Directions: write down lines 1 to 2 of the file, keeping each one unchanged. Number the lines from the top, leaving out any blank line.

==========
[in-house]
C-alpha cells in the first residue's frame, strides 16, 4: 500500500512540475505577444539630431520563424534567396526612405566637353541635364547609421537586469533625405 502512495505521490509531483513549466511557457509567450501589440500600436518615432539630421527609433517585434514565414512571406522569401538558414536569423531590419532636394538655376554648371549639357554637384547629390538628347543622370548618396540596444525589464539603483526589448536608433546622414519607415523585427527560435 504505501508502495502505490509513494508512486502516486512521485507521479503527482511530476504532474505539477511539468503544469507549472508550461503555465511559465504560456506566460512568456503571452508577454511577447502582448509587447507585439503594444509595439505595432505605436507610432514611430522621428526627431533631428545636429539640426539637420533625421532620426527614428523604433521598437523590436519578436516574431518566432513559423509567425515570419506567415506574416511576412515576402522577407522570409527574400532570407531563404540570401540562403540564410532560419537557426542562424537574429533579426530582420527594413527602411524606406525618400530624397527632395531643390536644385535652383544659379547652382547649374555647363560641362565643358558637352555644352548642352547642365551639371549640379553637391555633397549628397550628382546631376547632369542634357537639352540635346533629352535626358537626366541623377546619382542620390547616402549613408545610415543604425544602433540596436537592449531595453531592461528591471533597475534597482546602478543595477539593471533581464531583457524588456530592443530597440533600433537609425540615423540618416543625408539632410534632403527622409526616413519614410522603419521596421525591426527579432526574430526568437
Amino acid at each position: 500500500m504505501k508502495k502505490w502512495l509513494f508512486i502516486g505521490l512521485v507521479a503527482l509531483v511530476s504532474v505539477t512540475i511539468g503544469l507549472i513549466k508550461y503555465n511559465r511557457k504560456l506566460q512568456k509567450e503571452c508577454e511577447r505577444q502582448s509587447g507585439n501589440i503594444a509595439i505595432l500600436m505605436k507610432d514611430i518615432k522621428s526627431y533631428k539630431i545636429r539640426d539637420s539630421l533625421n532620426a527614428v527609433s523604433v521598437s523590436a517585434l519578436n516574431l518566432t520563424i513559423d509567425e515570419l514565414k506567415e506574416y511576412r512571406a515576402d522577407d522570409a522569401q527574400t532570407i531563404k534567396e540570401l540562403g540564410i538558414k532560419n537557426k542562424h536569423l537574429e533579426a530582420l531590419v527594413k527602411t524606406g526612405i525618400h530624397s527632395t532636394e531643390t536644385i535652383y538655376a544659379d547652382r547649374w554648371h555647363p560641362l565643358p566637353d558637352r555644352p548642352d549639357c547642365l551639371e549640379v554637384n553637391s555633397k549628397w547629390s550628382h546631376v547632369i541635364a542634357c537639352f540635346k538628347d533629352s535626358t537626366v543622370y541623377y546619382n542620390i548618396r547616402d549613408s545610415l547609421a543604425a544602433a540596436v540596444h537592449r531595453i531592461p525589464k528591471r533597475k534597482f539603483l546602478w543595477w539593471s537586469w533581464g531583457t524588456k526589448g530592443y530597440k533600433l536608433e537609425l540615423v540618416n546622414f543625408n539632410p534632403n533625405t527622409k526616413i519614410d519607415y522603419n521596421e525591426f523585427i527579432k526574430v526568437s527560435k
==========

[in-house]
C-alpha cells in the first residue's frame, strides 16, 4: 500500500512540475505577444539630431520563424534567396526612405566637353541635364547609421537586469533625405 502512495505521490509531483513549466511557457509567450501589440500600436518615432539630421527609433517585434514565414512571406522569401538558414536569423531590419532636394538655376554648371549639357554637384547629390538628347543622370548618396540596444525589464539603483526589448536608433546622414519607415523585427527560435 504505501508502495502505490509513494508512486502516486512521485507521479503527482511530476504532474505539477511539468503544469507549472508550461503555465511559465504560456506566460512568456503571452508577454511577447502582448509587447507585439503594444509595439505595432505605436507610432514611430522621428526627431533631428545636429539640426539637420533625421532620426527614428523604433521598437523590436519578436516574431518566432513559423509567425515570419506567415506574416511576412515576402522577407522570409527574400532570407531563404540570401540562403540564410532560419537557426542562424537574429533579426530582420527594413527602411524606406525618400530624397527632395531643390536644385535652383544659379547652382547649374555647363560641362565643358558637352555644352548642352547642365551639371549640379553637391555633397549628397550628382546631376547632369542634357537639352540635346533629352535626358537626366541623377546619382542620390547616402549613408545610415543604425544602433540596436537592449531595453531592461528591471533597475534597482546602478543595477539593471533581464531583457524588456530592443530597440533600433537609425540615423540618416543625408539632410534632403527622409526616413519614410522603419521596421525591426527579432526574430526568437